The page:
Plaintiffs seek relief for themselves and all others similarly situated for Defendants' failure to maintain medical records. The proposed class is defined as including “[a]ll persons in the State of Alabama who received treatment at SARHA medical facilities from November of 2011 through August 26, 2016 who were entitled under Alabama and Federal law to have their medical records properly preserved.” (Compl. ¶ 15(I).) At the time the complaint was filed, SARHA had received over 700 separate requests for medical records, including subpoenas in ongoing litigation, requests from patients to forward information to specialists, request for vaccination records to enroll children in school, and requests for records to send to insurance providers. (Compl. ¶ 51.) It was unable to comply with any of these requests. (Compl. ¶ 52.)

         Specifically, Plaintiffs make two claims: (1) for a violation of Alabama Administrative Code Chapter 545-x-4-.08 and -.09, and (2) for negligence and wantonness. On each count, Plaintiffs do not make a specific demand for damages; instead, they demand “any and all available fines, penalties, damages, compensatory damages, punitive damages, attorney's fees, interest and costs.” (Compl. ¶ 59.)

         This case began in the Circuit Court of Pike County, and the Greenway Defendants removed it to the United States District Court for the Middle District of Alabama within thirty days of being served with a summons and copy of the complaint. See § 1332(d)(2) (governing class action removals); § 1446(b) (governing removal procedures). In their notice of removal, the Greenway Defendants contend that jurisdiction of this CAFA action is proper because the minimal diversity requirements are satisfied, there are more than 100 plaintiffs, and the monetary claims exceed $5 million in the aggregate. (Not. of Removal ¶ 8); see § 1332(d)(2), (5). Specifically, Defendants argue that, based on certain provisions of the Alabama Code that empower a commission to fine medical practitioners up to $10, 000 per violation, the amount in controversy is satisfied, given that the class allegedly numbers 70, 000. (Not. of Removal ¶ 18); see Ala. Code §§ 34-24-360, -381.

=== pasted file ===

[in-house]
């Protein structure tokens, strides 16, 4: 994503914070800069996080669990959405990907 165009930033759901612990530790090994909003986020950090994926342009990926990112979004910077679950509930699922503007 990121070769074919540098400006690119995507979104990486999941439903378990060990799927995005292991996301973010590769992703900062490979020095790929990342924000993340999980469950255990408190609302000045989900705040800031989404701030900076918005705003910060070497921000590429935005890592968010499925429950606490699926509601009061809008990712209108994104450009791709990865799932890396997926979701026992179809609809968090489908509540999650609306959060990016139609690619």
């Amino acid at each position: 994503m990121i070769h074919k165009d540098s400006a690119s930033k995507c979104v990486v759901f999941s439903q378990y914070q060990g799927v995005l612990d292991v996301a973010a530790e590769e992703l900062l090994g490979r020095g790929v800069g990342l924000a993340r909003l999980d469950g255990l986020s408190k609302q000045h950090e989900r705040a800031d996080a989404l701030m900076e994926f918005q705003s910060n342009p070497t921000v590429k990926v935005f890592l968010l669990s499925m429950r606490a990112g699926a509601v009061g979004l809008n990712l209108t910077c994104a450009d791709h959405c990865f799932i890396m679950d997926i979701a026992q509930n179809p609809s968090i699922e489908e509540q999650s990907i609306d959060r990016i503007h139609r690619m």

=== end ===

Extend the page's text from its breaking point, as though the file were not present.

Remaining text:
Plaintiffs responded by filing a motion to remand to state court. They challenge the Greenway Defendants' ability to prove that the amount in controversy and minimal diversity requirements under CAFA are satisfied. (Mot. to Remand 4-7.) Alternatively, Plaintiffs argue that CAFA's local controversy exception applies to preclude jurisdiction. (Mot. to Remand 8-9.)


         CAFA gives district courts subject-matter jurisdiction to entertain class actions removed from state courts provided that four requirements are met: “(1) an amount in controversy requirement of an aggregate of $5, 000, 000 in claims; (2) a diversity requirement of minimal diversity; (3) a numerosity requirement that the action involve the monetary claims of 100 or more plaintiffs; and (4) a commonality requirement that the plaintiffs' claims involve common questions of law or fact.” Lowery v. Ala. Power Co., 483 F.3d 1184, 1202-03 (11th Cir. 2007); see 28 U.S.C. ยง 1332(d)(11). Here, Plaintiffs challenge two of these requirements-the ...